• linkedin
  • Increase Font
  • Sharebar

    AUA 2017: A small-town plumber’s 10 can’t-miss sessions

    New guidelines, prostate cancer tests, men’s health centers just a few topic highlights

    Henry Rosevear, MDI love the AUA's annual meeting. Where else can you geek out on every topic from the latest in infertility treatment to neuromodulation, all while catching up with old friends and colleagues? If I was a urologic oncologist who specialized in distal one-third left-sided ureteral tumors, perhaps I'd find the Society of Urological Oncology's annual meeting more useful (and to be fair, I've attended the SUO meeting and it’s great, if a bit intense). But for a small-town urologist like me, you can't beat the AUA annual meeting.

    After poring over this year’s program, I’ve identified 10 sessions and features of this year’s event that I don’t want to miss.

    1. Online access. It’s not a single session, but this year I'm going to try something a bit different. As you may know, I have four girls under five and while my wife is truly incredible, I somehow doubt she would be thrilled if I left her alone with the kids for a week. Instead of attending the entire conference, I'll be flying in for the weekend and then taking advantage of some of the online tools available to follow the rest of the it. For example, the On-Demand Course Pass records and then posts on the web all courses within 48 hours. The AUA does the same for the plenary session so now there is no reason to miss a lecture! Also, I highly recommend the AUA meeting mobile app. While this year's version wasn’t available at this writing, last year’s app was a lifesaver, as this meeting is simply too busy to navigate without some help. You should be able to find this year's app by searching iTunes for AUA 2017.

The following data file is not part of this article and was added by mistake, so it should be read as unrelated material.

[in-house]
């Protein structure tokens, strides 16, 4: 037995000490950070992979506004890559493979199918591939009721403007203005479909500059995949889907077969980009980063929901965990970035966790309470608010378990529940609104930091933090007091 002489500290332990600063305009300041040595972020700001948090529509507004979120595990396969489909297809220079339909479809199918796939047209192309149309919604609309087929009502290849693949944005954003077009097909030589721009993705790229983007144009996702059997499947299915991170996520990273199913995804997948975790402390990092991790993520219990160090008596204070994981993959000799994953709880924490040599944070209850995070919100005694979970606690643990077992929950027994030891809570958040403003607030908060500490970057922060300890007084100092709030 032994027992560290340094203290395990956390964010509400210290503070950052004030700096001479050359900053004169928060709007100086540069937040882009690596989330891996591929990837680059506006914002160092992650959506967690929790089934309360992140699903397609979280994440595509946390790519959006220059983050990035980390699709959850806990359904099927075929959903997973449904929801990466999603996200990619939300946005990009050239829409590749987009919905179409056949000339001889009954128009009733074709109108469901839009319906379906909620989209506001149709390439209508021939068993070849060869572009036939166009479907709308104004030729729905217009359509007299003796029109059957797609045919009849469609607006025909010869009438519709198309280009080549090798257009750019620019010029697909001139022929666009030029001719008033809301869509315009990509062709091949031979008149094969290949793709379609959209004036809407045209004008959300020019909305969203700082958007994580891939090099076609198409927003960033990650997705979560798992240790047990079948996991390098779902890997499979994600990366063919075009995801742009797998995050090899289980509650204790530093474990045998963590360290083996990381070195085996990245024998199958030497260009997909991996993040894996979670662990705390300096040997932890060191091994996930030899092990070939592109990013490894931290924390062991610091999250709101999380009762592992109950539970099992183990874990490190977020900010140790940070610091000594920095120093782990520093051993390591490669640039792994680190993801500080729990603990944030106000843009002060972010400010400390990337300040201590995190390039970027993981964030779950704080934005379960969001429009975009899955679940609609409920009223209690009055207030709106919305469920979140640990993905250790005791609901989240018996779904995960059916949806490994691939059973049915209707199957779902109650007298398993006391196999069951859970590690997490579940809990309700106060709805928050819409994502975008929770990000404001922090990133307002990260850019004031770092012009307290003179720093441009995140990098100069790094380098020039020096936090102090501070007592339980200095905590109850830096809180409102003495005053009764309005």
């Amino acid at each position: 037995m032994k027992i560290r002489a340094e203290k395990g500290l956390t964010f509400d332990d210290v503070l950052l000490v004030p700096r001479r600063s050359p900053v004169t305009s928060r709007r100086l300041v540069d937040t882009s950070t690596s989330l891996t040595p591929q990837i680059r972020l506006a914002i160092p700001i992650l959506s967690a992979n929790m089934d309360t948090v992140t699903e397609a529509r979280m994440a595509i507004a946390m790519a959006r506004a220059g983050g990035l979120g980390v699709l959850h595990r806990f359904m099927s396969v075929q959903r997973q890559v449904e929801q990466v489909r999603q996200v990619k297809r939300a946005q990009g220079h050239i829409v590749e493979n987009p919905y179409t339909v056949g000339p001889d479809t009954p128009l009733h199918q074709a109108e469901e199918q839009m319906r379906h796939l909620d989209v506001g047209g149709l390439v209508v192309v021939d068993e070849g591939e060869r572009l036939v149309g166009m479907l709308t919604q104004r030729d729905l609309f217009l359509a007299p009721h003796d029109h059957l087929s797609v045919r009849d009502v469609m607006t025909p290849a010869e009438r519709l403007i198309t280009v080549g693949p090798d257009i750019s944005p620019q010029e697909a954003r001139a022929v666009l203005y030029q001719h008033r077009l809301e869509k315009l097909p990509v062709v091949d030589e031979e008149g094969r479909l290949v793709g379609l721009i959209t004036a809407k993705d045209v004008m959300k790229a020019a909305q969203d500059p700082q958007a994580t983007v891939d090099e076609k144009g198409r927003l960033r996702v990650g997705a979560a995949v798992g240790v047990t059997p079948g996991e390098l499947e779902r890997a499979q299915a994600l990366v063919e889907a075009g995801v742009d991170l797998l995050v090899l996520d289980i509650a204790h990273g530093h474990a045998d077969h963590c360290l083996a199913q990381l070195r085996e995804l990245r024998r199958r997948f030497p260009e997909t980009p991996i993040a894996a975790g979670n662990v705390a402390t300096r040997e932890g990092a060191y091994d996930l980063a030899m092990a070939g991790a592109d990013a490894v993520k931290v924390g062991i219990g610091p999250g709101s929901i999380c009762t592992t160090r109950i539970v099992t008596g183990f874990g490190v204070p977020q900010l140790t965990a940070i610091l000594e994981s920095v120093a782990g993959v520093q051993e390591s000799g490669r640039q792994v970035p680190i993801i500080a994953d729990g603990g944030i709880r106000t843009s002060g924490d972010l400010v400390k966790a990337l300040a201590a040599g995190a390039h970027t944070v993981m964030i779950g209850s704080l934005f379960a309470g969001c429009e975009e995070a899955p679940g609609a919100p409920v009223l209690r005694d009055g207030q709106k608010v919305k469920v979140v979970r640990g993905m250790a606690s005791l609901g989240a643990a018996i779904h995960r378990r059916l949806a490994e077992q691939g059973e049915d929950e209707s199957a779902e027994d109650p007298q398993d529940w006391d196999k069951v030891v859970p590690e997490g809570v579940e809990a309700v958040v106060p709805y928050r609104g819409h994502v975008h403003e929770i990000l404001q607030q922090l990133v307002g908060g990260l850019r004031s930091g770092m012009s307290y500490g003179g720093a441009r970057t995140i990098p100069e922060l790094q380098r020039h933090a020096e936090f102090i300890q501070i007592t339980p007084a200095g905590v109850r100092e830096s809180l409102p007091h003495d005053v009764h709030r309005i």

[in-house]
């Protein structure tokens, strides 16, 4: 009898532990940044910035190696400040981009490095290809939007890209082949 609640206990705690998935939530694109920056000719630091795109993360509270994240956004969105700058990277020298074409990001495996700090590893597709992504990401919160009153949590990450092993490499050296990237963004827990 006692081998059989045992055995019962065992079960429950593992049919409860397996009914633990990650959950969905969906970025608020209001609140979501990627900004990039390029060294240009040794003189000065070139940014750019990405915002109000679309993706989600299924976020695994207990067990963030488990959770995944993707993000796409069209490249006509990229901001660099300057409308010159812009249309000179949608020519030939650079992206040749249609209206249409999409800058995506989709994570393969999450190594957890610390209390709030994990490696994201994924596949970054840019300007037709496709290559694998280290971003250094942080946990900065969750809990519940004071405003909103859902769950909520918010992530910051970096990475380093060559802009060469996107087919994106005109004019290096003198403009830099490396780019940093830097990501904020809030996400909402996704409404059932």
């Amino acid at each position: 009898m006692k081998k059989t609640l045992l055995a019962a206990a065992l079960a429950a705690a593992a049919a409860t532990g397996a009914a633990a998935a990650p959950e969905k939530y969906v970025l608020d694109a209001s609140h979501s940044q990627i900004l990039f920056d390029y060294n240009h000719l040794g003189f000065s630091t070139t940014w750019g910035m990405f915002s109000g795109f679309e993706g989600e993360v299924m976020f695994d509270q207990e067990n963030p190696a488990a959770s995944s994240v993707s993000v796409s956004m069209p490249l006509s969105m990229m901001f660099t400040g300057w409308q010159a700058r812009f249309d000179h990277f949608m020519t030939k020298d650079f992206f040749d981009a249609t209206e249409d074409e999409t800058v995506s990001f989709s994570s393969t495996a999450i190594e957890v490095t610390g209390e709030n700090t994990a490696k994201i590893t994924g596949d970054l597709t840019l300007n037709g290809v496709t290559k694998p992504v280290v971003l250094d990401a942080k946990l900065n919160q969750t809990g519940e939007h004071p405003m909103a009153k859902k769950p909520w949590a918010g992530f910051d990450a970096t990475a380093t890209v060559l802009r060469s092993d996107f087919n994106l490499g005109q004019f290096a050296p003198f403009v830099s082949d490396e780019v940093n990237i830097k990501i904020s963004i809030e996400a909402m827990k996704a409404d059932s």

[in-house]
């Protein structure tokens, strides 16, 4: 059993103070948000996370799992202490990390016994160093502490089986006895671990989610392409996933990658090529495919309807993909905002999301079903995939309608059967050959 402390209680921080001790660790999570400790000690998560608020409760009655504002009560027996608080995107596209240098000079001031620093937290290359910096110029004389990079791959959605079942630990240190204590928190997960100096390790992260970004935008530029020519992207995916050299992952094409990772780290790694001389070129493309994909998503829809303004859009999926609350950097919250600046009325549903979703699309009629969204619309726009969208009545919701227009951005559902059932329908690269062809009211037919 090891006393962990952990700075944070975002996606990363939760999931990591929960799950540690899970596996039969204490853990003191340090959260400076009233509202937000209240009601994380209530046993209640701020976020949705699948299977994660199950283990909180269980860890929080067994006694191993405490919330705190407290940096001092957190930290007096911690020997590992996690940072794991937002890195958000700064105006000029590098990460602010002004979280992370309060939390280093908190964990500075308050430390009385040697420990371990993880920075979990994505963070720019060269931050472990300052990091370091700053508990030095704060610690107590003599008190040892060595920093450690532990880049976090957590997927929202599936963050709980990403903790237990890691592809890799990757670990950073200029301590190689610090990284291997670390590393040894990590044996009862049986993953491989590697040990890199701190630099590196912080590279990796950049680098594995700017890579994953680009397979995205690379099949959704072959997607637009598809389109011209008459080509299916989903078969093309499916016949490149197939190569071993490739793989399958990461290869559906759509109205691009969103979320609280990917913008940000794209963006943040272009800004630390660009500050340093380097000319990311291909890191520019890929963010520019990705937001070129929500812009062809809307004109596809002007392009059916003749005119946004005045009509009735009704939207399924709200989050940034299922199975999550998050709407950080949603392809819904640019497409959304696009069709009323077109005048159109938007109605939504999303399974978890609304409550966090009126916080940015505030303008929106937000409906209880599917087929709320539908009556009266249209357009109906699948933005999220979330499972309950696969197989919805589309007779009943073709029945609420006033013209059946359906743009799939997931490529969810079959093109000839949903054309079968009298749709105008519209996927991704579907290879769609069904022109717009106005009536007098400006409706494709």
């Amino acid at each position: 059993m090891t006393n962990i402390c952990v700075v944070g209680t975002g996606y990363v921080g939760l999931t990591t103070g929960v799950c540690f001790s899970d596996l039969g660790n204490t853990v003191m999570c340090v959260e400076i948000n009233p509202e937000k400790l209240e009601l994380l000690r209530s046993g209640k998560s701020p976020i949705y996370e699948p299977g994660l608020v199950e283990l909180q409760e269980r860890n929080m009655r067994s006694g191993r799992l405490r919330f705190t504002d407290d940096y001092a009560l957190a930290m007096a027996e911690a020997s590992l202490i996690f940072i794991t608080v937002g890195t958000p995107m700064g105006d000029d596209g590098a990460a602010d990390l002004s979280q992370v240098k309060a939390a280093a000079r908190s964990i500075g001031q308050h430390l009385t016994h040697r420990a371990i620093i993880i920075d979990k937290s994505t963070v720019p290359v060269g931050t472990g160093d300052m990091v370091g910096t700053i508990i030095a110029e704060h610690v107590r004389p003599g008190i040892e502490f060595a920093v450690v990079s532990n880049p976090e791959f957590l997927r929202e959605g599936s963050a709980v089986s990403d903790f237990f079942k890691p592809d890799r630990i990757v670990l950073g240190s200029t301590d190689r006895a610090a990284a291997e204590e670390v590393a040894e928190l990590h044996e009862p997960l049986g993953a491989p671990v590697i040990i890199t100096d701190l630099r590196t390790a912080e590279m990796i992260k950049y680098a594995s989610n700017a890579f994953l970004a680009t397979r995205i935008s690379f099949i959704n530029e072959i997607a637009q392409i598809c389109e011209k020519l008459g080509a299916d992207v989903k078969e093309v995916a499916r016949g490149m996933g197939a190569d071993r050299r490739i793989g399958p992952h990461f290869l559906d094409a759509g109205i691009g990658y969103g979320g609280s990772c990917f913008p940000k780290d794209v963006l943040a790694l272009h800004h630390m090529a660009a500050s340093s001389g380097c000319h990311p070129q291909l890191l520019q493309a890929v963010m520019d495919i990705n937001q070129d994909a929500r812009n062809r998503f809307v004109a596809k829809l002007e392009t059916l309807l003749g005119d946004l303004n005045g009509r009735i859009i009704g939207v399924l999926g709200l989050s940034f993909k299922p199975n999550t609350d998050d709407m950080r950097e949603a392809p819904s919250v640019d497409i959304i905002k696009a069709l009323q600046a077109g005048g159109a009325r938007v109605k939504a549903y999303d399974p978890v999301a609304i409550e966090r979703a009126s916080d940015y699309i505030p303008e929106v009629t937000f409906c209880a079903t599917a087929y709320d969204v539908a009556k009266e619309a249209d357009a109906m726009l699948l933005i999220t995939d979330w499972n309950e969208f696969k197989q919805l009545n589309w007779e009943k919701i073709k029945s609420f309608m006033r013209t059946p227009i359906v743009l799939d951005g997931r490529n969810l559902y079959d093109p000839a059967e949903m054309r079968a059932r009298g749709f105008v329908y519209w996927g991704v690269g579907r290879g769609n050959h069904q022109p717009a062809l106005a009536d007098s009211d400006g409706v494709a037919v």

More from Dr. Rosevear: Men’s health: A forgotten topic

    2. New guidelines. While I concede that I often skip the actual presentations about clinical practice guidelines, I am always interested to know what guidelines are being introduced or updated. The guideline writers do their job so well (their work is always easy to read and has plenty of background material) that the actual presentation is sometimes redundant. I do always read any guidelines that the AUA releases. This year, I'm particularly excited about guidelines on localized prostate cancer (divided into low-, intermediate-, and high-risk disease) that will be presented at the Friday morning plenary.

    Next: Practice improvement

    Henry Rosevear, MD
    Dr. Rosevear, a member of the Urology Times Clinical Practice Board, is in private practice at Pikes Peak Urology, Colorado Springs, CO.


    You must be signed in to leave a comment. Registering is fast and free!

    All comments must follow the ModernMedicine Network community rules and terms of use, and will be moderated. ModernMedicine reserves the right to use the comments we receive, in whole or in part,in any medium. See also the Terms of Use, Privacy Policy and Community FAQ.

    • No comments available